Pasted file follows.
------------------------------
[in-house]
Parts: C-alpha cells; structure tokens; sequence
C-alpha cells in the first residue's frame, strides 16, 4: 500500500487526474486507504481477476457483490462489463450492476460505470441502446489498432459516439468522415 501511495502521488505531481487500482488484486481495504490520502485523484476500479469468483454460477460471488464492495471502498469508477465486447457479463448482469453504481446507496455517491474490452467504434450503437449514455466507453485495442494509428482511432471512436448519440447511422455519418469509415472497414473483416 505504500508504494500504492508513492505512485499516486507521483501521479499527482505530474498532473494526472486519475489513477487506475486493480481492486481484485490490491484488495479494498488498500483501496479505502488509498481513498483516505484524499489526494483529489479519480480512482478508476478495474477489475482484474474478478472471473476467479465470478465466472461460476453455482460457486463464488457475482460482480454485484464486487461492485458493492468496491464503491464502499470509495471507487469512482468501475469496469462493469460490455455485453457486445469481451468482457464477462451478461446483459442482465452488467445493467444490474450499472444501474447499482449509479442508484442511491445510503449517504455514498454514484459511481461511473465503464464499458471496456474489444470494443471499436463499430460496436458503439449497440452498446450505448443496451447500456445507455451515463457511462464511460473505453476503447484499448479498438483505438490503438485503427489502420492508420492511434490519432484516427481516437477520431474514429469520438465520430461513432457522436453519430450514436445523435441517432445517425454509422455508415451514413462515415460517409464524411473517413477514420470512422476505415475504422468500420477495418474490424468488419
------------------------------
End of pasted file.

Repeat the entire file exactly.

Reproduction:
[in-house]
Parts: C-alpha cells; structure tokens; sequence
C-alpha cells in the first residue's frame, strides 16, 4: 500500500487526474486507504481477476457483490462489463450492476460505470441502446489498432459516439468522415 501511495502521488505531481487500482488484486481495504490520502485523484476500479469468483454460477460471488464492495471502498469508477465486447457479463448482469453504481446507496455517491474490452467504434450503437449514455466507453485495442494509428482511432471512436448519440447511422455519418469509415472497414473483416 505504500508504494500504492508513492505512485499516486507521483501521479499527482505530474498532473494526472486519475489513477487506475486493480481492486481484485490490491484488495479494498488498500483501496479505502488509498481513498483516505484524499489526494483529489479519480480512482478508476478495474477489475482484474474478478472471473476467479465470478465466472461460476453455482460457486463464488457475482460482480454485484464486487461492485458493492468496491464503491464502499470509495471507487469512482468501475469496469462493469460490455455485453457486445469481451468482457464477462451478461446483459442482465452488467445493467444490474450499472444501474447499482449509479442508484442511491445510503449517504455514498454514484459511481461511473465503464464499458471496456474489444470494443471499436463499430460496436458503439449497440452498446450505448443496451447500456445507455451515463457511462464511460473505453476503447484499448479498438483505438490503438485503427489502420492508420492511434490519432484516427481516437477520431474514429469520438465520430461513432457522436453519430450514436445523435441517432445517425454509422455508415451514413462515415460517409464524411473517413477514420470512422476505415475504422468500420477495418474490424468488419